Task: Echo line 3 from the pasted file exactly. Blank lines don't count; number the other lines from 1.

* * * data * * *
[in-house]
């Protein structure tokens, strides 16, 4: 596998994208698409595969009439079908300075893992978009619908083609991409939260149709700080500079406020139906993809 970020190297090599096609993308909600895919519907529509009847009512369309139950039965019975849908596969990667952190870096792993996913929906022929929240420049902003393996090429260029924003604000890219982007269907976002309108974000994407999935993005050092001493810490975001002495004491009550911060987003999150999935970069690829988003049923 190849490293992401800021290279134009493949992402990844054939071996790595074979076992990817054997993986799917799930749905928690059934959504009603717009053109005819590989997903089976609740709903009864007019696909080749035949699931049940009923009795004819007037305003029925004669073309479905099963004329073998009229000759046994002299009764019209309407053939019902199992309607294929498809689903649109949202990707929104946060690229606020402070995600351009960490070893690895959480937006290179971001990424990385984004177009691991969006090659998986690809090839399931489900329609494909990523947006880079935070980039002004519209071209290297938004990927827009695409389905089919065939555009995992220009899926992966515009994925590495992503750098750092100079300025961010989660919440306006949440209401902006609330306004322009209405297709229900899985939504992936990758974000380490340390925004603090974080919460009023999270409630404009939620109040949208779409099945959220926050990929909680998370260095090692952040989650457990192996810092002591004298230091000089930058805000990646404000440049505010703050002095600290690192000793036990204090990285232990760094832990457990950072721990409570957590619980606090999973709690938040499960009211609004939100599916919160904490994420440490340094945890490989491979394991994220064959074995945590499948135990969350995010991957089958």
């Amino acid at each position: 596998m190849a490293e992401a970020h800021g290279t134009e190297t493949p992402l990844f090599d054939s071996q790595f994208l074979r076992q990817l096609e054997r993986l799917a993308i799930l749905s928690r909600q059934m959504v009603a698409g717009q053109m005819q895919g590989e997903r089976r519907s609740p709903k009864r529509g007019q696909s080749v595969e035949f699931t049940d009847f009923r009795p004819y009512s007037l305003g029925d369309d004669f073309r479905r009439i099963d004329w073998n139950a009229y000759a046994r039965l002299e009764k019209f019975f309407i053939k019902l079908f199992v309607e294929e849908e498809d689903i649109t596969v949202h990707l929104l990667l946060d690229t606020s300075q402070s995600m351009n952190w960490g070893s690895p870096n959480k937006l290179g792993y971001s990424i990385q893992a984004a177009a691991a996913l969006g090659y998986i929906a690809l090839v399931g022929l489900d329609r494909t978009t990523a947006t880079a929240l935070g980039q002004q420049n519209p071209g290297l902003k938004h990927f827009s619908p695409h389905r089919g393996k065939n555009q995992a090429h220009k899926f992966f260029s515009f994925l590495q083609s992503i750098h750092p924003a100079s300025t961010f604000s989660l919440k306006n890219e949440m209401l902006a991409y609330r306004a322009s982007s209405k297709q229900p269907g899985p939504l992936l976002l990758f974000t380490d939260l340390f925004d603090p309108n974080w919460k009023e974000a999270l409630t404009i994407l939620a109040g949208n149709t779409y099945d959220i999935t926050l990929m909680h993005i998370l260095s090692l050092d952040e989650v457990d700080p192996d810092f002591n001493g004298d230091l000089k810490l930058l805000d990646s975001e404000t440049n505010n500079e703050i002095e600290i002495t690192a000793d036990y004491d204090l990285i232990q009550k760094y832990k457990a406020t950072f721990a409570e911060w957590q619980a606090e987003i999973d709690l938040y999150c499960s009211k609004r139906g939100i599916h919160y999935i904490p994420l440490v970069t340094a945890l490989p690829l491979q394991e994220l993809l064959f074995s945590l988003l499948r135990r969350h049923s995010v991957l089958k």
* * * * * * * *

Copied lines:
């Amino acid at each position: 596998m190849a490293e992401a970020h800021g290279t134009e190297t493949p992402l990844f090599d054939s071996q790595f994208l074979r076992q990817l096609e054997r993986l799917a993308i799930l749905s928690r909600q059934m959504v009603a698409g717009q053109m005819q895919g590989e997903r089976r519907s609740p709903k009864r529509g007019q696909s080749v595969e035949f699931t049940d009847f009923r009795p004819y009512s007037l305003g029925d369309d004669f073309r479905r009439i099963d004329w073998n139950a009229y000759a046994r039965l002299e009764k019209f019975f309407i053939k019902l079908f199992v309607e294929e849908e498809d689903i649109t596969v949202h990707l929104l990667l946060d690229t606020s300075q402070s995600m351009n952190w960490g070893s690895p870096n959480k937006l290179g792993y971001s990424i990385q893992a984004a177009a691991a996913l969006g090659y998986i929906a690809l090839v399931g022929l489900d329609r494909t978009t990523a947006t880079a929240l935070g980039q002004q420049n519209p071209g290297l902003k938004h990927f827009s619908p695409h389905r089919g393996k065939n555009q995992a090429h220009k899926f992966f260029s515009f994925l590495q083609s992503i750098h750092p924003a100079s300025t961010f604000s989660l919440k306006n890219e949440m209401l902006a991409y609330r306004a322009s982007s209405k297709q229900p269907g899985p939504l992936l976002l990758f974000t380490d939260l340390f925004d603090p309108n974080w919460k009023e974000a999270l409630t404009i994407l939620a109040g949208n149709t779409y099945d959220i999935t926050l990929m909680h993005i998370l260095s090692l050092d952040e989650v457990d700080p192996d810092f002591n001493g004298d230091l000089k810490l930058l805000d990646s975001e404000t440049n505010n500079e703050i002095e600290i002495t690192a000793d036990y004491d204090l990285i232990q009550k760094y832990k457990a406020t950072f721990a409570e911060w957590q619980a606090e987003i999973d709690l938040y999150c499960s009211k609004r139906g939100i599916h919160y999935i904490p994420l440490v970069t340094a945890l490989p690829l491979q394991e994220l993809l064959f074995s945590l988003l499948r135990r969350h049923s995010v991957l089958k």